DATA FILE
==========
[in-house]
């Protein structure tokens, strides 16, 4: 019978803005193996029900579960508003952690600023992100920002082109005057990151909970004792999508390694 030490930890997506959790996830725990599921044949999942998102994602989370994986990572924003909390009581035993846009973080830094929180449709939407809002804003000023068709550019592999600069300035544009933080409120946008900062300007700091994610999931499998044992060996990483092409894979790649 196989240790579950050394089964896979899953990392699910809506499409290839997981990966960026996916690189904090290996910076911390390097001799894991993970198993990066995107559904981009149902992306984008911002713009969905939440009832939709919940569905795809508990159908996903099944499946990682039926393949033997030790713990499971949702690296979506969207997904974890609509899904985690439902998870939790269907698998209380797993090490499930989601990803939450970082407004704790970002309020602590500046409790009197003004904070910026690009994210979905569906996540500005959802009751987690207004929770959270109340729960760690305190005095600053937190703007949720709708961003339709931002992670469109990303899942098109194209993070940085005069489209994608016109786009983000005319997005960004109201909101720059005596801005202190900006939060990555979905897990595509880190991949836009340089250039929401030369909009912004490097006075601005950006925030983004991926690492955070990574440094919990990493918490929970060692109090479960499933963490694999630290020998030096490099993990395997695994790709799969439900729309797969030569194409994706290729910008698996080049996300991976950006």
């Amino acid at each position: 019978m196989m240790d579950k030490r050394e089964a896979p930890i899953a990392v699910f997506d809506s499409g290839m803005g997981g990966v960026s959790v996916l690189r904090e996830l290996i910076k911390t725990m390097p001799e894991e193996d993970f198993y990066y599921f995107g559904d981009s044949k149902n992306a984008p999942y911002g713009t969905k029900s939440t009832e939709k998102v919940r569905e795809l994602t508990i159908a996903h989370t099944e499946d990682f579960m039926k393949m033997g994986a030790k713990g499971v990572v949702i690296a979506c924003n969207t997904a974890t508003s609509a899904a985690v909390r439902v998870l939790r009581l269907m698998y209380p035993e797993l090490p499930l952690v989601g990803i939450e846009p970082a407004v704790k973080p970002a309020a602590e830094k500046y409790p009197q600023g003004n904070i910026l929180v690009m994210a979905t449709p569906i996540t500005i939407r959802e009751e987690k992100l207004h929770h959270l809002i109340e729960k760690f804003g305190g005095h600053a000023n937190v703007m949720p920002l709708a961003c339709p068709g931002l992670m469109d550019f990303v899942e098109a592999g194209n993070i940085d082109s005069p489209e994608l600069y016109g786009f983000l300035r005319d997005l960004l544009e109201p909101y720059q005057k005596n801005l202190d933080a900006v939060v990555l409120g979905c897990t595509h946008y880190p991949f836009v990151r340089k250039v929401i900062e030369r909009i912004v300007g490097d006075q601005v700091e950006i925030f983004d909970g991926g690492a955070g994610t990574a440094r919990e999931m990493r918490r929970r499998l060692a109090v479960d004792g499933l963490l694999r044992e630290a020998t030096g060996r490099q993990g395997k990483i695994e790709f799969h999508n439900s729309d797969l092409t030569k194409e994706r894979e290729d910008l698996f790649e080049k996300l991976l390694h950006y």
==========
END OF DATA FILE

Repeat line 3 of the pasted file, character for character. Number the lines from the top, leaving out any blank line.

């Amino acid at each position: 019978m196989m240790d579950k030490r050394e089964a896979p930890i899953a990392v699910f997506d809506s499409g290839m803005g997981g990966v960026s959790v996916l690189r904090e996830l290996i910076k911390t725990m390097p001799e894991e193996d993970f198993y990066y599921f995107g559904d981009s044949k149902n992306a984008p999942y911002g713009t969905k029900s939440t009832e939709k998102v919940r569905e795809l994602t508990i159908a996903h989370t099944e499946d990682f579960m039926k393949m033997g994986a030790k713990g499971v990572v949702i690296a979506c924003n969207t997904a974890t508003s609509a899904a985690v909390r439902v998870l939790r009581l269907m698998y209380p035993e797993l090490p499930l952690v989601g990803i939450e846009p970082a407004v704790k973080p970002a309020a602590e830094k500046y409790p009197q600023g003004n904070i910026l929180v690009m994210a979905t449709p569906i996540t500005i939407r959802e009751e987690k992100l207004h929770h959270l809002i109340e729960k760690f804003g305190g005095h600053a000023n937190v703007m949720p920002l709708a961003c339709p068709g931002l992670m469109d550019f990303v899942e098109a592999g194209n993070i940085d082109s005069p489209e994608l600069y016109g786009f983000l300035r005319d997005l960004l544009e109201p909101y720059q005057k005596n801005l202190d933080a900006v939060v990555l409120g979905c897990t595509h946008y880190p991949f836009v990151r340089k250039v929401i900062e030369r909009i912004v300007g490097d006075q601005v700091e950006i925030f983004d909970g991926g690492a955070g994610t990574a440094r919990e999931m990493r918490r929970r499998l060692a109090v479960d004792g499933l963490l694999r044992e630290a020998t030096g060996r490099q993990g395997k990483i695994e790709f799969h999508n439900s729309d797969l092409t030569k194409e994706r894979e290729d910008l698996f790649e080049k996300l991976l390694h950006y």